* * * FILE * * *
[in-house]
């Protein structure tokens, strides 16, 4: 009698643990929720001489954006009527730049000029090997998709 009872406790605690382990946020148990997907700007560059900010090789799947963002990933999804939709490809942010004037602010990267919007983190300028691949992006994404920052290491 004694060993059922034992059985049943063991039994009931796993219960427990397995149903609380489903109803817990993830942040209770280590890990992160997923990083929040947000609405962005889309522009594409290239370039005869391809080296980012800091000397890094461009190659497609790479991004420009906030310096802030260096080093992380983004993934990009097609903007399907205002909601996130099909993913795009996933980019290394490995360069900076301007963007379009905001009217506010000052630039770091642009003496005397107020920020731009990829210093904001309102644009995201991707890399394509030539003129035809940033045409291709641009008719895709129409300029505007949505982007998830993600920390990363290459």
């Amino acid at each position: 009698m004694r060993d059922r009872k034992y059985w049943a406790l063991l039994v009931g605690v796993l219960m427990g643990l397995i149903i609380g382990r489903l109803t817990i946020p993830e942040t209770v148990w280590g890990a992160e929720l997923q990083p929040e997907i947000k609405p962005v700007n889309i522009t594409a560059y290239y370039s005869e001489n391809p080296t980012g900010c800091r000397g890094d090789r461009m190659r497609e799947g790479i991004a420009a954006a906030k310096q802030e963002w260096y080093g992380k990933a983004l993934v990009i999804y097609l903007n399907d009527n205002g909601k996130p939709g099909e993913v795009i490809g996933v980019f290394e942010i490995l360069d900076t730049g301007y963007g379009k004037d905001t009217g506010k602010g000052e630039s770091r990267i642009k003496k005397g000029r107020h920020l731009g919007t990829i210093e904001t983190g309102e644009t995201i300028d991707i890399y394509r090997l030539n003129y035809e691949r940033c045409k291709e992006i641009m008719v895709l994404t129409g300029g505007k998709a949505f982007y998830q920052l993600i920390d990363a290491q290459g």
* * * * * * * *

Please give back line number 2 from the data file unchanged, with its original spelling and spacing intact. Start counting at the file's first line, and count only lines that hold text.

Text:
């Protein structure tokens, strides 16, 4: 009698643990929720001489954006009527730049000029090997998709 009872406790605690382990946020148990997907700007560059900010090789799947963002990933999804939709490809942010004037602010990267919007983190300028691949992006994404920052290491 004694060993059922034992059985049943063991039994009931796993219960427990397995149903609380489903109803817990993830942040209770280590890990992160997923990083929040947000609405962005889309522009594409290239370039005869391809080296980012800091000397890094461009190659497609790479991004420009906030310096802030260096080093992380983004993934990009097609903007399907205002909601996130099909993913795009996933980019290394490995360069900076301007963007379009905001009217506010000052630039770091642009003496005397107020920020731009990829210093904001309102644009995201991707890399394509030539003129035809940033045409291709641009008719895709129409300029505007949505982007998830993600920390990363290459």